Eiteman MA, Lee SA, Altman R, Altman E. A substrate-selective co-fermentation strategy with Escherichia coli produces lactate by simultaneously consuming xylose and glucose. Biotechnol Bioeng. 2009;102(3):822–7. https://doi.org/10.1002/bit.22103.
Cirino PC, Chin JW, Ingram LO. Engineering Escherichia coli for xylitol production from glucose-xylose mixtures. Biotechnol Bioeng. 2006;95(6):1167–76. https://doi.org/10.1002/bit.21082.
Khankal R, Chin JW, Cirino PC. Role of xylose transporters in xylitol production from engineered Escherichia coli. J Biotechnol. 2008;134(3–4):246–52. https://doi.org/10.1016/j.jbiotec.2008.02.003.
Utrilla J, Licona-Cassani C, Marcellin E, Gosset G, Nielsen LK, Martinez A. Engineering and adaptive evolution of Escherichia coli for D-lactate fermentation reveals GatC as a xylose transporter. Metab Eng. 2012;14(5):469–76. https://doi.org/10.1016/j.ymben.2012.07.007.
Sievert C, Nieves LM, Panyon LA, Loeffler T, Morris C, Cartwright RA, et al. Experimental evolution reveals an effective avenue to release catabolite repression via mutations in XylR. Proc Natl Acad Sci U S A. 2017;114(28):7349–54. https://doi.org/10.1073/pnas.1700345114.
Lee HJ, Kim HJ, Lee SJ. CRISPR-Cas9-mediated pinpoint microbial genome editing aided by target-mismatched sgRNAs. Genome Res. 2020;30(5):768–75. https://doi.org/10.1101/gr.257493.119.
Aidelberg G, Towbin BD, Rothschild D, Dekel E, Bren A, Alon U. Hierarchy of non-glucose sugars in Escherichia coli. BMC Syst Biol. 2014;8:133. https://doi.org/10.1186/s12918-014-0133-z.
Ammar EM, Wang X, Rao CV. Regulation of metabolism in Escherichia coli during growth on mixtures of the non-glucose sugars: arabinose, lactose, and xylose. Sci Rep. 2018;8(1):609. https://doi.org/10.1038/s41598-017-18704-0.
Ni L, Tonthat NK, Chinnam N, Schumacher MA. Structures of the Escherichia coli transcription activator and regulator of diauxie, XylR: an AraC DNA-binding family member with a LacI/GalR ligand-binding domain. Nucleic Acids Res. 2013;41(3):1998–2008. https://doi.org/10.1093/nar/gks1207.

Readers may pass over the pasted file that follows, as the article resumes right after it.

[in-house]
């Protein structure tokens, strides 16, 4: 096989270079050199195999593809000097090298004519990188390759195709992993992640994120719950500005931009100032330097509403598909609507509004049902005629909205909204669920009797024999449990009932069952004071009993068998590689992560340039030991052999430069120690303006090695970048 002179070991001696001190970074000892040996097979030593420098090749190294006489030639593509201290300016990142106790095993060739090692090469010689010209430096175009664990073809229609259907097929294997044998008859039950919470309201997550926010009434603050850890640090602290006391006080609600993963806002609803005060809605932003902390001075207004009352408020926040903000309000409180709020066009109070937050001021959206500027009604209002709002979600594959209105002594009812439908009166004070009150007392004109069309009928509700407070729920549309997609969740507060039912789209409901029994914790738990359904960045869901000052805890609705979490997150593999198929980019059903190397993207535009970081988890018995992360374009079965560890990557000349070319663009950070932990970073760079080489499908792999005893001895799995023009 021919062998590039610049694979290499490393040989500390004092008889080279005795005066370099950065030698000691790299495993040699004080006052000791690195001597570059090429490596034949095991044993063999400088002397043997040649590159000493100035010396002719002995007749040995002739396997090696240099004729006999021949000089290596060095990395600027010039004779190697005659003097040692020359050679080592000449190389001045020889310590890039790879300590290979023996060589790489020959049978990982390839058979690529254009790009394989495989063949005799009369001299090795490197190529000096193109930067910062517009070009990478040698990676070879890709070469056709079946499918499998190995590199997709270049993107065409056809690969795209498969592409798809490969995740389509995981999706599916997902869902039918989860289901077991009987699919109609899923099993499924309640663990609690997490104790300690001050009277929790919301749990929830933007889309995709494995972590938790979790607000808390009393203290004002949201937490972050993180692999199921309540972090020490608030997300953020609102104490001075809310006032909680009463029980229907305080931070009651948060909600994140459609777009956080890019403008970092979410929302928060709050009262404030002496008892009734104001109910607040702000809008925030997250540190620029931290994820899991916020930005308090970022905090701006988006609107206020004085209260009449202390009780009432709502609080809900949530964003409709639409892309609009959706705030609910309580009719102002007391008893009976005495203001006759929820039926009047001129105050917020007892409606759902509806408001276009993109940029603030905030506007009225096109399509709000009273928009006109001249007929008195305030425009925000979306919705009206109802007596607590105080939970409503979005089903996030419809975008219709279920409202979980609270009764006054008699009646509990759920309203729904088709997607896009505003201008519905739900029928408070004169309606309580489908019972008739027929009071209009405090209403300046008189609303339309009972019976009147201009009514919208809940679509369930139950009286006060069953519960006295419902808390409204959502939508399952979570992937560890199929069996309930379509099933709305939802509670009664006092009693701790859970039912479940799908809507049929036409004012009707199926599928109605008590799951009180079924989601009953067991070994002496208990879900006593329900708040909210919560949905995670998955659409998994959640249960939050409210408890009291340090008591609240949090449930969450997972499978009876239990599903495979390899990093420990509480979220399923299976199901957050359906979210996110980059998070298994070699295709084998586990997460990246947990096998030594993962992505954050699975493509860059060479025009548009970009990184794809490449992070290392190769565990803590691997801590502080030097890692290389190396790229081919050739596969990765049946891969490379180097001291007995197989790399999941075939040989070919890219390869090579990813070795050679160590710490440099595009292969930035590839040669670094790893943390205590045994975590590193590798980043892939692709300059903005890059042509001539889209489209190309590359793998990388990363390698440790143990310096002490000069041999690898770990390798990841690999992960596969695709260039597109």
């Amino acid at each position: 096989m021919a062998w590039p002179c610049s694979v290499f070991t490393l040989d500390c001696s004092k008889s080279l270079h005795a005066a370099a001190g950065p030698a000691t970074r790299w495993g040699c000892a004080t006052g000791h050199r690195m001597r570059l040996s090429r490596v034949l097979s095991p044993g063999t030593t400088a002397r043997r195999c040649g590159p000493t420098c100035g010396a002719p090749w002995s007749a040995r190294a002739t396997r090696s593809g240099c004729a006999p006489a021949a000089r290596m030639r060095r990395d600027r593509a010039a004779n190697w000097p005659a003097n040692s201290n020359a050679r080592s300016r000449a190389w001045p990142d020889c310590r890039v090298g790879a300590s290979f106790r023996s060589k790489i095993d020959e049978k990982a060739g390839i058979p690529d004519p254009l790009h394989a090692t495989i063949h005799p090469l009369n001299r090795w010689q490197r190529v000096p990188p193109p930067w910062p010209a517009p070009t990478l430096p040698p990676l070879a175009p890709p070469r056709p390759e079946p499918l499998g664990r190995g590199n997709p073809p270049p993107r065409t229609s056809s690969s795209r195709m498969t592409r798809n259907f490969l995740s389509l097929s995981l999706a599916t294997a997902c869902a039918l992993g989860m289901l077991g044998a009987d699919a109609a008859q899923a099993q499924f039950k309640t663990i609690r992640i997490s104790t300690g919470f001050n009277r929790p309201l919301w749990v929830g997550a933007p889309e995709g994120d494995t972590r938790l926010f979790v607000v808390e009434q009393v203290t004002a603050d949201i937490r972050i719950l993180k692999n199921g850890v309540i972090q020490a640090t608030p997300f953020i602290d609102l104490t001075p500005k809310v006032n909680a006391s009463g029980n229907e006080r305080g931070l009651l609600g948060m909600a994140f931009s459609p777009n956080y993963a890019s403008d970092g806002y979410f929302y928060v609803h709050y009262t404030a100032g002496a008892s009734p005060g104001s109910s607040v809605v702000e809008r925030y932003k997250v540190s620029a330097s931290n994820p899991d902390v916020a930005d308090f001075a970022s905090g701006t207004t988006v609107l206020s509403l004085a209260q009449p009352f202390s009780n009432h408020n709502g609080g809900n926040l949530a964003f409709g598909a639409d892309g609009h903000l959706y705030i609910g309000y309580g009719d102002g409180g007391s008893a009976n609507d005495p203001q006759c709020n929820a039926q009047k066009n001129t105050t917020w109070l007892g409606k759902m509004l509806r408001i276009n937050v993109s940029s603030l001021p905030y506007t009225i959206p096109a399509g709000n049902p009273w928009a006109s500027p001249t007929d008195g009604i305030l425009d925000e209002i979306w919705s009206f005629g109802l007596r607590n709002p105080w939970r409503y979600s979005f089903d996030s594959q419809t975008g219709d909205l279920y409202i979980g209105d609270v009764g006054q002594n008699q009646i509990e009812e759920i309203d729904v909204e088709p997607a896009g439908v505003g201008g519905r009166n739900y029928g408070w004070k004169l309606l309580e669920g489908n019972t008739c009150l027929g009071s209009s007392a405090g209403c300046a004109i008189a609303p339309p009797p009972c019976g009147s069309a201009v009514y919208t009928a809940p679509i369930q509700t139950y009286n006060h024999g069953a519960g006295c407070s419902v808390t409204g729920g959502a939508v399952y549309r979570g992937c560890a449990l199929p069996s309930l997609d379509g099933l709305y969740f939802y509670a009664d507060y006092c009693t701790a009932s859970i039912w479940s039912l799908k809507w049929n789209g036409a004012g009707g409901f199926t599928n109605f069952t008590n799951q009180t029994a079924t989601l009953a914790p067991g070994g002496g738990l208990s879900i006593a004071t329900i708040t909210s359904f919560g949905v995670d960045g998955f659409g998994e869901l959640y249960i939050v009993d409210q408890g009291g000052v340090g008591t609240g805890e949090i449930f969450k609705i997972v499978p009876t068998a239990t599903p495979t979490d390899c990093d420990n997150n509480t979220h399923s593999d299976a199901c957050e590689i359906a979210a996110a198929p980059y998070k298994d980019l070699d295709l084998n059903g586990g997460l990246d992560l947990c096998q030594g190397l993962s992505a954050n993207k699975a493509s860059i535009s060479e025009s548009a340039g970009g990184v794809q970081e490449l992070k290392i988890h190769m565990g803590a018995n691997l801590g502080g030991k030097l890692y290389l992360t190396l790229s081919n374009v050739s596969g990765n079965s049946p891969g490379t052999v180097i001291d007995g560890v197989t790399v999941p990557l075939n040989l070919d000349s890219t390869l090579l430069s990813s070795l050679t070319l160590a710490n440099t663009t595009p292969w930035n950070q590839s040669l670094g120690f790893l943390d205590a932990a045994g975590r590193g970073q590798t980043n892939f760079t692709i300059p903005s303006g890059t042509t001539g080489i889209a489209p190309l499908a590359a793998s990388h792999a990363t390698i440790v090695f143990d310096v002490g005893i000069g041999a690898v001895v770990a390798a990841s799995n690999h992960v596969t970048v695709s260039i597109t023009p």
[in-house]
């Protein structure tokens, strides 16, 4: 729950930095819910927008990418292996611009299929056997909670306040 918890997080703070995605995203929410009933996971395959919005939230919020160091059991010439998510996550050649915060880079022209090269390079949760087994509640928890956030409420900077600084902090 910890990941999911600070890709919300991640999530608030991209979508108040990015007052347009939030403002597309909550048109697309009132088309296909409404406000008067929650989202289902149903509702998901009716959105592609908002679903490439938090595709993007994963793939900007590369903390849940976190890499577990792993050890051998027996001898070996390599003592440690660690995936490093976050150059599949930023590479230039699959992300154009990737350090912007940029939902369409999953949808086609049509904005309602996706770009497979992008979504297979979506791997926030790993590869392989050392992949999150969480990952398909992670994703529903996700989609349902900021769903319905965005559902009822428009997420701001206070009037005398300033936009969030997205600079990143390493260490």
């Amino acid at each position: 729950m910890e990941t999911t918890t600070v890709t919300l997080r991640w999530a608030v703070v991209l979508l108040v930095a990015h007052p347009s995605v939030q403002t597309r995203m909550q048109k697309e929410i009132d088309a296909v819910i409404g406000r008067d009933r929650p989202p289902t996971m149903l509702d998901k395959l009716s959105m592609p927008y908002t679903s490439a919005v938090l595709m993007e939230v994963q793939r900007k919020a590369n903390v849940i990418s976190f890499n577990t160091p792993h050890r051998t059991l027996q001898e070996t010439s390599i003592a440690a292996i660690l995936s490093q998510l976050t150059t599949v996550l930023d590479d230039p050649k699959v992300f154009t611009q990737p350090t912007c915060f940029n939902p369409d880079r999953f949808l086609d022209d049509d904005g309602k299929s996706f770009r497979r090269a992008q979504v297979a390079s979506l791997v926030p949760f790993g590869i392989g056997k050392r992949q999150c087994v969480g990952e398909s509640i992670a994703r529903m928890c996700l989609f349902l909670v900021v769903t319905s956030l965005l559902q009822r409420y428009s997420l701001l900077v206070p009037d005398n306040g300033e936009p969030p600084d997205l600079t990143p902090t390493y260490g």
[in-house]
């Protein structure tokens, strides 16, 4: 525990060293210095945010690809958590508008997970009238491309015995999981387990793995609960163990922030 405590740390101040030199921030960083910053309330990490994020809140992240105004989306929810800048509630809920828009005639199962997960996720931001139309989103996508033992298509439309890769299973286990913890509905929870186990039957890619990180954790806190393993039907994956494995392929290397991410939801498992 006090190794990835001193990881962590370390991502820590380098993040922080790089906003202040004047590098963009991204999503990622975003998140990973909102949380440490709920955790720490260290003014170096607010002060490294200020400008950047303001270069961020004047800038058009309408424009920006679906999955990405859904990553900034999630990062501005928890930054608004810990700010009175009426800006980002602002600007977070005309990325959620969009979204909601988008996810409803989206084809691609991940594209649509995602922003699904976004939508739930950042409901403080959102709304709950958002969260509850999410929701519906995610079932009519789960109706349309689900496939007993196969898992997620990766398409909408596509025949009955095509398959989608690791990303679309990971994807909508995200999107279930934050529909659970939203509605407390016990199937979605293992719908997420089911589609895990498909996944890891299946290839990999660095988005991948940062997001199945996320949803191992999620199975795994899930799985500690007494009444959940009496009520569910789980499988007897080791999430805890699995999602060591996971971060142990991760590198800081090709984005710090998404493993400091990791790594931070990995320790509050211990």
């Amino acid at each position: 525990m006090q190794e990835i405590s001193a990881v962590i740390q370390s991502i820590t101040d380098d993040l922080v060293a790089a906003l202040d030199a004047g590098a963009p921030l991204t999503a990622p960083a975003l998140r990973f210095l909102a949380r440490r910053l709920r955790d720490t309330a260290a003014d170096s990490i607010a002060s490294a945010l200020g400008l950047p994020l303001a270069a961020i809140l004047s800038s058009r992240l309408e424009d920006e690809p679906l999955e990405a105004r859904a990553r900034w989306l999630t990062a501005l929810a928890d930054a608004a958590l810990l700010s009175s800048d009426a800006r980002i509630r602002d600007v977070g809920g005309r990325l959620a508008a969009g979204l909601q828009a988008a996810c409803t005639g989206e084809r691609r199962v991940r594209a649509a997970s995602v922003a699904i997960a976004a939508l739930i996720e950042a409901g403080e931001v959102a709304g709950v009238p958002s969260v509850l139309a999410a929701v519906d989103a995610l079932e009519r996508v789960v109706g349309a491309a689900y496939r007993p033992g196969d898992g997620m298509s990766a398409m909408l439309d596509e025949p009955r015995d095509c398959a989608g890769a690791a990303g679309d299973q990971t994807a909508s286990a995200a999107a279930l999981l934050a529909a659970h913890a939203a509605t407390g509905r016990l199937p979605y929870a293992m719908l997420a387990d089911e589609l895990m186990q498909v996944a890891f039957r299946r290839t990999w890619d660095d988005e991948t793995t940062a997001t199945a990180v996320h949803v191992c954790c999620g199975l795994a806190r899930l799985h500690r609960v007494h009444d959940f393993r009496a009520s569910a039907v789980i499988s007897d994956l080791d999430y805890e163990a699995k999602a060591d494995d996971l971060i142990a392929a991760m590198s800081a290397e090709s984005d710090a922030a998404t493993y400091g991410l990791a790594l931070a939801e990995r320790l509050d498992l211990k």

Jeong H, Barbe V, Lee CH, Vallenet D, Yu DS, Choi SH, et al. Genome sequences of Escherichia coli B strains REL606 and BL21(DE3). J Mol Biol. 2009;394(4):644–52. https://doi.org/10.1016/j.jmb.2009.09.052.
Studier FW, Daegelen P, Lenski RE, Maslov S, Kim JF. Understanding the differences between genome sequences of Escherichia coli B strains REL606 and BL21(DE3) and comparison of the E. coli B and K-12 genomes. J Mol Biol. 2009;394(4):653–80. https://doi.org/10.1016/j.jmb.2009.09.021.
Pinske C, Bonn M, Kruger S, Lindenstrauss U, Sawers RG. Metabolic deficiences revealed in the biotechnologically important model bacterium Escherichia coli BL21(DE3). PLoS One. 2011;6(8):e22830. https://doi.org/10.1371/journal.pone.0022830.
Shomura Y, Higuchi Y. Structural basis for the reaction mechanism of S-carbamoylation of HypE by HypF in the maturation of [NiFe]-hydrogenases. J Biol Chem. 2012;287(34):28409–19. https://doi.org/10.1074/jbc.M112.387134.